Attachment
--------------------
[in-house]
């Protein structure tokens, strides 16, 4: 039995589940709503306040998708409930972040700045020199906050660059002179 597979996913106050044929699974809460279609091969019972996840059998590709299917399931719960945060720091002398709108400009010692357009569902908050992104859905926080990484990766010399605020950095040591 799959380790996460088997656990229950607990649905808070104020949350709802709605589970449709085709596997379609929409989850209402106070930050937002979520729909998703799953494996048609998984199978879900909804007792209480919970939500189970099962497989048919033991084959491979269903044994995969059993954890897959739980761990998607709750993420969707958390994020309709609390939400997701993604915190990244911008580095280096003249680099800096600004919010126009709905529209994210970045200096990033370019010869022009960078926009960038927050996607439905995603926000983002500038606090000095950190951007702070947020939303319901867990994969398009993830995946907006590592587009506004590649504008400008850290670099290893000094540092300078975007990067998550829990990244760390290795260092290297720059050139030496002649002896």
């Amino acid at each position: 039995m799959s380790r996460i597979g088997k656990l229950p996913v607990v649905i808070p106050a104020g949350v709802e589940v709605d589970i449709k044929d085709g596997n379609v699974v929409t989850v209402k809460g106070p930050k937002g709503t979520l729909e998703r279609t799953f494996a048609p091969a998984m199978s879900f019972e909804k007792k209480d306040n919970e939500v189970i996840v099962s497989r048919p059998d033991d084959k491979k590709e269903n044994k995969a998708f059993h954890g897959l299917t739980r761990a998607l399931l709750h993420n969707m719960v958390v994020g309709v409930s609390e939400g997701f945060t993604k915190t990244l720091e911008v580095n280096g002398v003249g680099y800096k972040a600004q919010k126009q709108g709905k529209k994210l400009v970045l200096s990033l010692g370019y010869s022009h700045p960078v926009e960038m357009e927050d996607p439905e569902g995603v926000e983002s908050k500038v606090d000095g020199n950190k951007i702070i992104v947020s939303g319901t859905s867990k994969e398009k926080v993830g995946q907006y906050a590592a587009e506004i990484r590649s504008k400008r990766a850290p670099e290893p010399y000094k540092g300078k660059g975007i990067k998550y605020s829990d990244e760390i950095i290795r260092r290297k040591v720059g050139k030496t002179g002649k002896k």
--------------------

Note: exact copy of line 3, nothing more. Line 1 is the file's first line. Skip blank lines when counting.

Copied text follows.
């Amino acid at each position: 039995m799959s380790r996460i597979g088997k656990l229950p996913v607990v649905i808070p106050a104020g949350v709802e589940v709605d589970i449709k044929d085709g596997n379609v699974v929409t989850v209402k809460g106070p930050k937002g709503t979520l729909e998703r279609t799953f494996a048609p091969a998984m199978s879900f019972e909804k007792k209480d306040n919970e939500v189970i996840v099962s497989r048919p059998d033991d084959k491979k590709e269903n044994k995969a998708f059993h954890g897959l299917t739980r761990a998607l399931l709750h993420n969707m719960v958390v994020g309709v409930s609390e939400g997701f945060t993604k915190t990244l720091e911008v580095n280096g002398v003249g680099y800096k972040a600004q919010k126009q709108g709905k529209k994210l400009v970045l200096s990033l010692g370019y010869s022009h700045p960078v926009e960038m357009e927050d996607p439905e569902g995603v926000e983002s908050k500038v606090d000095g020199n950190k951007i702070i992104v947020s939303g319901t859905s867990k994969e398009k926080v993830g995946q907006y906050a590592a587009e506004i990484r590649s504008k400008r990766a850290p670099e290893p010399y000094k540092g300078k660059g975007i990067k998550y605020s829990d990244e760390i950095i290795r260092r290297k040591v720059g050139k030496t002179g002649k002896k």